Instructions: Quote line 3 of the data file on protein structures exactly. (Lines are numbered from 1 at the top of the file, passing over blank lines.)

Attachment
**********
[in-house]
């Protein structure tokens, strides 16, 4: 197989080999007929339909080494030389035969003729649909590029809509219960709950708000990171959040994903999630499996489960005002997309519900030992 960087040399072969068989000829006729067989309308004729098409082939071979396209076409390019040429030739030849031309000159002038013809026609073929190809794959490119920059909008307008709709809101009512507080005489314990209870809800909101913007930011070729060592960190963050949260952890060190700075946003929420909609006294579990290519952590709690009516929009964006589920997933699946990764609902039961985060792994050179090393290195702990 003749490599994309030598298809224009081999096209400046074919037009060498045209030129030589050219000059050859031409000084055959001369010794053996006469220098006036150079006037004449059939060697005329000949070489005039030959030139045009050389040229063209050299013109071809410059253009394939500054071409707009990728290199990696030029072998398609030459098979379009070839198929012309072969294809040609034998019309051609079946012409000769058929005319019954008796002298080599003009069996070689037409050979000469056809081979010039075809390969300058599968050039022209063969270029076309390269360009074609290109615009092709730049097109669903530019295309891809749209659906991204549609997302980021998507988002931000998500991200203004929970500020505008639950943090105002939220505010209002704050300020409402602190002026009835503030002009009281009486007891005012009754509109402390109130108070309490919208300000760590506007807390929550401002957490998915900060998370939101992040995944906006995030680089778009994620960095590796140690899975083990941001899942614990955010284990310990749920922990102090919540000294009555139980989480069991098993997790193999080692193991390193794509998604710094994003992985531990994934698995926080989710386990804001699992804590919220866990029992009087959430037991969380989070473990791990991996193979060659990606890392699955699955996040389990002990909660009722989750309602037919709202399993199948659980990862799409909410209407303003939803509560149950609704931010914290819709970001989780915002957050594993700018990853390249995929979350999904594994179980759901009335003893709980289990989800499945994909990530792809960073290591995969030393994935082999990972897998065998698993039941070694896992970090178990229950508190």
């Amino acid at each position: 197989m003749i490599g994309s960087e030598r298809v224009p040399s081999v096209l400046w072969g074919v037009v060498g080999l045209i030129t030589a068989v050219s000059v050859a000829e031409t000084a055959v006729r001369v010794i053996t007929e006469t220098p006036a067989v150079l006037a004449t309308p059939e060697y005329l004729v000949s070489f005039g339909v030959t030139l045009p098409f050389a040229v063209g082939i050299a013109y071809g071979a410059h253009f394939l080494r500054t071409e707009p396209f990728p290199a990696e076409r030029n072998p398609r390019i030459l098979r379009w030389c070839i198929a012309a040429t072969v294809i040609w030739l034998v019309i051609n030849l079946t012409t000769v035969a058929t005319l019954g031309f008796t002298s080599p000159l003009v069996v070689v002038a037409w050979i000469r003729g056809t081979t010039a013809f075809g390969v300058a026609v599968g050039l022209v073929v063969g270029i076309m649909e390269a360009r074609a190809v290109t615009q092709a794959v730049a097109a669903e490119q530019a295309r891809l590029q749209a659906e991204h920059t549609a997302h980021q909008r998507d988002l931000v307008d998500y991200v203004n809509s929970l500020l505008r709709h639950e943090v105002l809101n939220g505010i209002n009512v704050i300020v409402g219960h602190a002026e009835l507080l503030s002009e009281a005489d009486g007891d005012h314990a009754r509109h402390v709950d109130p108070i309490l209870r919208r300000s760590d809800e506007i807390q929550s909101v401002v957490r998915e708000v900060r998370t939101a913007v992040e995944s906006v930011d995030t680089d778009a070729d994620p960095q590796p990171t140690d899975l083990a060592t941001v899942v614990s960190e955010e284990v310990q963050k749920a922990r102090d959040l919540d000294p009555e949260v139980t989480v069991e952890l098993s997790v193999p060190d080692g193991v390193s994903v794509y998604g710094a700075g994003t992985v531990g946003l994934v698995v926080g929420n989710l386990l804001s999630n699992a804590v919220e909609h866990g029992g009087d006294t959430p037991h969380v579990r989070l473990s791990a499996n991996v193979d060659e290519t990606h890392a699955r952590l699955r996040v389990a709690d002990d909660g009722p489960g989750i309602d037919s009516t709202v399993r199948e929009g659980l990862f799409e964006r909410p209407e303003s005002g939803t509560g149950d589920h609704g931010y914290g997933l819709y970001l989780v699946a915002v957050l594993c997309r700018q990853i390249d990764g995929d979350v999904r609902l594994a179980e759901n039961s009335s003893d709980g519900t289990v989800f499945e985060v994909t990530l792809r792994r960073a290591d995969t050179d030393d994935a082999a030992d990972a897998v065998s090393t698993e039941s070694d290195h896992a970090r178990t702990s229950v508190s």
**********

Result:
């Amino acid at each position: 197989m003749i490599g994309s960087e030598r298809v224009p040399s081999v096209l400046w072969g074919v037009v060498g080999l045209i030129t030589a068989v050219s000059v050859a000829e031409t000084a055959v006729r001369v010794i053996t007929e006469t220098p006036a067989v150079l006037a004449t309308p059939e060697y005329l004729v000949s070489f005039g339909v030959t030139l045009p098409f050389a040229v063209g082939i050299a013109y071809g071979a410059h253009f394939l080494r500054t071409e707009p396209f990728p290199a990696e076409r030029n072998p398609r390019i030459l098979r379009w030389c070839i198929a012309a040429t072969v294809i040609w030739l034998v019309i051609n030849l079946t012409t000769v035969a058929t005319l019954g031309f008796t002298s080599p000159l003009v069996v070689v002038a037409w050979i000469r003729g056809t081979t010039a013809f075809g390969v300058a026609v599968g050039l022209v073929v063969g270029i076309m649909e390269a360009r074609a190809v290109t615009q092709a794959v730049a097109a669903e490119q530019a295309r891809l590029q749209a659906e991204h920059t549609a997302h980021q909008r998507d988002l931000v307008d998500y991200v203004n809509s929970l500020l505008r709709h639950e943090v105002l809101n939220g505010i209002n009512v704050i300020v409402g219960h602190a002026e009835l507080l503030s002009e009281a005489d009486g007891d005012h314990a009754r509109h402390v709950d109130p108070i309490l209870r919208r300000s760590d809800e506007i807390q929550s909101v401002v957490r998915e708000v900060r998370t939101a913007v992040e995944s906006v930011d995030t680089d778009a070729d994620p960095q590796p990171t140690d899975l083990a060592t941001v899942v614990s960190e955010e284990v310990q963050k749920a922990r102090d959040l919540d000294p009555e949260v139980t989480v069991e952890l098993s997790v193999p060190d080692g193991v390193s994903v794509y998604g710094a700075g994003t992985v531990g946003l994934v698995v926080g929420n989710l386990l804001s999630n699992a804590v919220e909609h866990g029992g009087d006294t959430p037991h969380v579990r989070l473990s791990a499996n991996v193979d060659e290519t990606h890392a699955r952590l699955r996040v389990a709690d002990d909660g009722p489960g989750i309602d037919s009516t709202v399993r199948e929009g659980l990862f799409e964006r909410p209407e303003s005002g939803t509560g149950d589920h609704g931010y914290g997933l819709y970001l989780v699946a915002v957050l594993c997309r700018q990853i390249d990764g995929d979350v999904r609902l594994a179980e759901n039961s009335s003893d709980g519900t289990v989800f499945e985060v994909t990530l792809r792994r960073a290591d995969t050179d030393d994935a082999a030992d990972a897998v065998s090393t698993e039941s070694d290195h896992a970090r178990t702990s229950v508190s």